As your cats get older, they become more apt to develop health issues. Behavioral changes can mean lots of different things, and it’s sometimes difficult to pinpoint the problem. As a disclaimer, I’m not a doctor nor do I have any medical training. This article is meant to be helpful, but if your cat seems to be hurt or ill, please consult your veterinarian.
Cat Arthritis – What is It
Arthritis or Osteoarthritis in cats occurs when the cartilage begins to break down in the joints. Cartilage is the firm, flexible tissue located in the joints between the bones such as the elbow and knee. Cartilage provides cushioning between the bone joints. When this cartilage breaks down, it can be painful and causes inflammation in the joints. The joints aren’t able to move as fluidly because with the absence of or decreased amount of cartilage, the hard bone rubs on other hard bone.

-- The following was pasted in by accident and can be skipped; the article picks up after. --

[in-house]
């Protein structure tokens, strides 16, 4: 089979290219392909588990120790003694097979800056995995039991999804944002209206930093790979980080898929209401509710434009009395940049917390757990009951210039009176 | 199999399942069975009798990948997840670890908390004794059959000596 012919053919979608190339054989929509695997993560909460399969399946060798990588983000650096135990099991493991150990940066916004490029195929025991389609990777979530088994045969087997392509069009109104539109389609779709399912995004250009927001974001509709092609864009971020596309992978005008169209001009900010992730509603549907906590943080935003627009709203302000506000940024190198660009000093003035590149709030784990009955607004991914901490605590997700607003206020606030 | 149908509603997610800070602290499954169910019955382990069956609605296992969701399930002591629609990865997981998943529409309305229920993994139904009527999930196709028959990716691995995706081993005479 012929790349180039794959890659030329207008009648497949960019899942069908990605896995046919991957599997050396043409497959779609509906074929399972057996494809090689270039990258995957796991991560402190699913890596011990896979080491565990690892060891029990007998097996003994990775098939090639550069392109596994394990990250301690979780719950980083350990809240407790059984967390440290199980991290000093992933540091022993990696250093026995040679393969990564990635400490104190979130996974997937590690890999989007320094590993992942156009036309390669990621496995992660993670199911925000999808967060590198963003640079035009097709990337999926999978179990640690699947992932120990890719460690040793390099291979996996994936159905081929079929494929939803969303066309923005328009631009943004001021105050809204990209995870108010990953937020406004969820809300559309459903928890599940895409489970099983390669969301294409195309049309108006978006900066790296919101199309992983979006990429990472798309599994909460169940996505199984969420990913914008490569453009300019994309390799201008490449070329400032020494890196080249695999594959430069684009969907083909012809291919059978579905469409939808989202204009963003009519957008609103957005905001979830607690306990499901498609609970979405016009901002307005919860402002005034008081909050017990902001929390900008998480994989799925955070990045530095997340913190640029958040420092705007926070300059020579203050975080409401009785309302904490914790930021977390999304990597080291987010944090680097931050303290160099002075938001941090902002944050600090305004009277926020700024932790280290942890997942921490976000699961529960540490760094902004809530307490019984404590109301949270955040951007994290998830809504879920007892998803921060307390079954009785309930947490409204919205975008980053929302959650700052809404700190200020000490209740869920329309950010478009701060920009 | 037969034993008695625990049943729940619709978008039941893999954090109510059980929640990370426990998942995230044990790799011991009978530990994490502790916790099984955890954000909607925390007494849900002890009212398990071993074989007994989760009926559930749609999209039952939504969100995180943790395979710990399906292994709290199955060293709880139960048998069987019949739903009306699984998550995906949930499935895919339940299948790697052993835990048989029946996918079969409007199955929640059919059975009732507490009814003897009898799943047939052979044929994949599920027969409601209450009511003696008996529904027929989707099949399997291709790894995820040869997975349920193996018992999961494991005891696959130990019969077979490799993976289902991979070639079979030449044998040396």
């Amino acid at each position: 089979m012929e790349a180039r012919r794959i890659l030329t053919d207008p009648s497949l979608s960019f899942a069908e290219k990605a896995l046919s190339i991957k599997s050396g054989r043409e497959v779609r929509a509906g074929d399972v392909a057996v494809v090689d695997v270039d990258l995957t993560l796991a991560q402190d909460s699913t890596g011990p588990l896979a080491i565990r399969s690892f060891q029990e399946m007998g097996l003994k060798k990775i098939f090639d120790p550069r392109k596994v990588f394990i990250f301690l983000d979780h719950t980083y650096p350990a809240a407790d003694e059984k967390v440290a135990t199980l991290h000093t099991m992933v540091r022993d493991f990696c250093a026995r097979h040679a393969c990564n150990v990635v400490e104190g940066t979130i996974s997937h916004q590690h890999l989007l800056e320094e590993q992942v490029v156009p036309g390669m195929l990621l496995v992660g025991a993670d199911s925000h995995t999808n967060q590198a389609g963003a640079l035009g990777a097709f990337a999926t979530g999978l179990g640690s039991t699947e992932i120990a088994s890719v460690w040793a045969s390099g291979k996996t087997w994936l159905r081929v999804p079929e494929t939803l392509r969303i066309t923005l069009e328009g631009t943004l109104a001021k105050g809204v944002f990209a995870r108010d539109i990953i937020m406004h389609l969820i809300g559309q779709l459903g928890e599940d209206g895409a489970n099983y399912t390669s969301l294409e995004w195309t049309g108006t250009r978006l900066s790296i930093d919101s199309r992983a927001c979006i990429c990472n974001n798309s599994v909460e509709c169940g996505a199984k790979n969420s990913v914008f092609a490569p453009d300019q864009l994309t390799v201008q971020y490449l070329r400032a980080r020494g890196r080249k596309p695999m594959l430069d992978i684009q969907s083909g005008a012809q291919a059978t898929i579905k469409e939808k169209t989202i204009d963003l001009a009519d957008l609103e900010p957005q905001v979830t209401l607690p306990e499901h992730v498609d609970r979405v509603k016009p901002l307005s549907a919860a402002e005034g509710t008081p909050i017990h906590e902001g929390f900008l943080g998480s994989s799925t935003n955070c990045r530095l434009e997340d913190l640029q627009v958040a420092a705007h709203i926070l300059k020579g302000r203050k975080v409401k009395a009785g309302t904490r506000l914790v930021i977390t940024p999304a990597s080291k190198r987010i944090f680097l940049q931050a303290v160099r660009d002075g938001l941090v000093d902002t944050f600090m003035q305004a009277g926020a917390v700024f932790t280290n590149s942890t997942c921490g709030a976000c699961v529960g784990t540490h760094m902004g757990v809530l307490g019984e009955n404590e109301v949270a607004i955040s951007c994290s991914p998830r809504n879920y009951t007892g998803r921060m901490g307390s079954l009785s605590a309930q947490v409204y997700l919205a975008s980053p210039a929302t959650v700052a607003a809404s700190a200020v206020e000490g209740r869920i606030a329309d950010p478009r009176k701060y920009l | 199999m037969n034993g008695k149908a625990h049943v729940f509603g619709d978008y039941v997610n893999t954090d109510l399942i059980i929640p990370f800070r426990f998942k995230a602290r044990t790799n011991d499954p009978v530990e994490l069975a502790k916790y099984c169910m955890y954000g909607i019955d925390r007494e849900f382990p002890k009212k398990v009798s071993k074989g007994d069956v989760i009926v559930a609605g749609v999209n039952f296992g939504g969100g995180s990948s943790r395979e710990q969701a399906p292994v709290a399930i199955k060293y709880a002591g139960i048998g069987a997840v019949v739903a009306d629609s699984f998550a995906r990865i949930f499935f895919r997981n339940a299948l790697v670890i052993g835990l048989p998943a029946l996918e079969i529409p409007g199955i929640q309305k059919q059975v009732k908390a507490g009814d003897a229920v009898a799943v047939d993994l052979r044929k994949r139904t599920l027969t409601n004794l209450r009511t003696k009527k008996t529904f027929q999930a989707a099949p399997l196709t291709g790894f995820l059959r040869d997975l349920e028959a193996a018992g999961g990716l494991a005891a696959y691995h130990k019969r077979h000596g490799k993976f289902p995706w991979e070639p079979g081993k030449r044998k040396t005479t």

Cat Arthritis Symptoms
The symptoms your cat displays may vary and in some cases be similar to people with osteoarthritis. Here are a few to look for if your suspect your cat may have arthritis.
Common signs of arthritis in cats include:
- Limping or favoring one side
- Hesitancy to jump up on window nappers, chairs, beds, couches and/or switching to sleeping on the floor or lower areas than previously
- Difficulty standing up especially after lying down for awhile
- Harder time going up stairs, “bunny hopping” up steps or moving more slowly
- Decreased Flexibility
- Lethargic behavior
- Appearing uncomfortable being held in some positions or from petting them with too much pressure
In addition to the above signs, you may notice your cat is acting differently than normal.
Possible Behavior Changes:
- Activity level decreases
- Not using litter box because it’s become difficult or painful to get over the box edges
- Seems to be hesitant to do certain actions such as jumping, running, climbing up stairs
How Old are Cats with Arthritis
From my research, I’ve found some conflicting information on what age a cat starts to develop arthritis. Cats as young as 2 or 3 may start to show signs of arthritis from all the jumping around and aggressive play. Outdoor cats typically have more wear on the joints from climbing trees